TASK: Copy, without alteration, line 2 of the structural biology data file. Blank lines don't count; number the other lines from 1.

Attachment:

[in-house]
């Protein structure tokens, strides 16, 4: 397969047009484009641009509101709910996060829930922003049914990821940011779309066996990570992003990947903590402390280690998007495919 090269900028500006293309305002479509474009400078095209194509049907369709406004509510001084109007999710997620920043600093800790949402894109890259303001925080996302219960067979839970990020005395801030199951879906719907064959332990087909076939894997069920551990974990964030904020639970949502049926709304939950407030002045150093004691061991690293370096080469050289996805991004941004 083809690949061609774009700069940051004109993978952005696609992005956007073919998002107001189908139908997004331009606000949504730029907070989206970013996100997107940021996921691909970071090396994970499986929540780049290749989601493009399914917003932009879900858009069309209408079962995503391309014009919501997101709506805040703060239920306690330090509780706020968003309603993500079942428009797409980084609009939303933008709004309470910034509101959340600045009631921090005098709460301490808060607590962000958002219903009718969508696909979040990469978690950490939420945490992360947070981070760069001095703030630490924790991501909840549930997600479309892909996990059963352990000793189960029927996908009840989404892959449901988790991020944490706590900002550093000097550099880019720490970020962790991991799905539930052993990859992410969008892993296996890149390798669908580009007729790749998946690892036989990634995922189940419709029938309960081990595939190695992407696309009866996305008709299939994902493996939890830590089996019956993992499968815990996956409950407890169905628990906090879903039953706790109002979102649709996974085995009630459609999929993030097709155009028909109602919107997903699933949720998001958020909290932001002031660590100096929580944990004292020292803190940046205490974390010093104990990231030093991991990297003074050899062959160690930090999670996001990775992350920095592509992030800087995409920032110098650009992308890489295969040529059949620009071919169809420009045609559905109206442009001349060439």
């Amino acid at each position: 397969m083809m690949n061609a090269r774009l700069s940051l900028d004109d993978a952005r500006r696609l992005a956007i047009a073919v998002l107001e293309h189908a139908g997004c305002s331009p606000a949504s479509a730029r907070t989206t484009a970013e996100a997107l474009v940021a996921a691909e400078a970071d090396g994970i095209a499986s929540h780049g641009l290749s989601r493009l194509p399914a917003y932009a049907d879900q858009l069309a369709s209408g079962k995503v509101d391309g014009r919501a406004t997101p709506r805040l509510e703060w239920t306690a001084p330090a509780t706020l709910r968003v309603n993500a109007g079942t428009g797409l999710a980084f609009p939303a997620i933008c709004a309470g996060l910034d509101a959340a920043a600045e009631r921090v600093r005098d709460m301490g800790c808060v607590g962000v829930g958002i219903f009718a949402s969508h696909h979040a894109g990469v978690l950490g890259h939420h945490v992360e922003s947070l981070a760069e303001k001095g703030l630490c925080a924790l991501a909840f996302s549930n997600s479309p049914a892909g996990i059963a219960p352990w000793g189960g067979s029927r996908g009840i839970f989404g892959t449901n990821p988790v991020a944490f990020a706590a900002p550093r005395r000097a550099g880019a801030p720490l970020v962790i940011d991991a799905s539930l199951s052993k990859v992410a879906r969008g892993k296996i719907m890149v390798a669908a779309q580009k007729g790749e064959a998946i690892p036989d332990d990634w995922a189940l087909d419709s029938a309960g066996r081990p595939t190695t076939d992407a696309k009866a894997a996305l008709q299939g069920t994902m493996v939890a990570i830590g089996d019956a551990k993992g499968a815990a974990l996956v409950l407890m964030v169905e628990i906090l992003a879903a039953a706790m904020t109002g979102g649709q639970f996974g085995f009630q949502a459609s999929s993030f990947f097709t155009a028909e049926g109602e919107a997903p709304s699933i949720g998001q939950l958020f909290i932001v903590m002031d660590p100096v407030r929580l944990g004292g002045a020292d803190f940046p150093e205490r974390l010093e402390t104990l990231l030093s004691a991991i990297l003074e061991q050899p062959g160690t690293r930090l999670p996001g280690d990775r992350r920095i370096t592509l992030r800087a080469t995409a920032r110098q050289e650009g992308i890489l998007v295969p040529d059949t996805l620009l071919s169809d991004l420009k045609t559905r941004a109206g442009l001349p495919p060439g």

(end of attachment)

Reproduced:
């Protein structure tokens, strides 16, 4: 397969047009484009641009509101709910996060829930922003049914990821940011779309066996990570992003990947903590402390280690998007495919 090269900028500006293309305002479509474009400078095209194509049907369709406004509510001084109007999710997620920043600093800790949402894109890259303001925080996302219960067979839970990020005395801030199951879906719907064959332990087909076939894997069920551990974990964030904020639970949502049926709304939950407030002045150093004691061991690293370096080469050289996805991004941004 083809690949061609774009700069940051004109993978952005696609992005956007073919998002107001189908139908997004331009606000949504730029907070989206970013996100997107940021996921691909970071090396994970499986929540780049290749989601493009399914917003932009879900858009069309209408079962995503391309014009919501997101709506805040703060239920306690330090509780706020968003309603993500079942428009797409980084609009939303933008709004309470910034509101959340600045009631921090005098709460301490808060607590962000958002219903009718969508696909979040990469978690950490939420945490992360947070981070760069001095703030630490924790991501909840549930997600479309892909996990059963352990000793189960029927996908009840989404892959449901988790991020944490706590900002550093000097550099880019720490970020962790991991799905539930052993990859992410969008892993296996890149390798669908580009007729790749998946690892036989990634995922189940419709029938309960081990595939190695992407696309009866996305008709299939994902493996939890830590089996019956993992499968815990996956409950407890169905628990906090879903039953706790109002979102649709996974085995009630459609999929993030097709155009028909109602919107997903699933949720998001958020909290932001002031660590100096929580944990004292020292803190940046205490974390010093104990990231030093991991990297003074050899062959160690930090999670996001990775992350920095592509992030800087995409920032110098650009992308890489295969040529059949620009071919169809420009045609559905109206442009001349060439």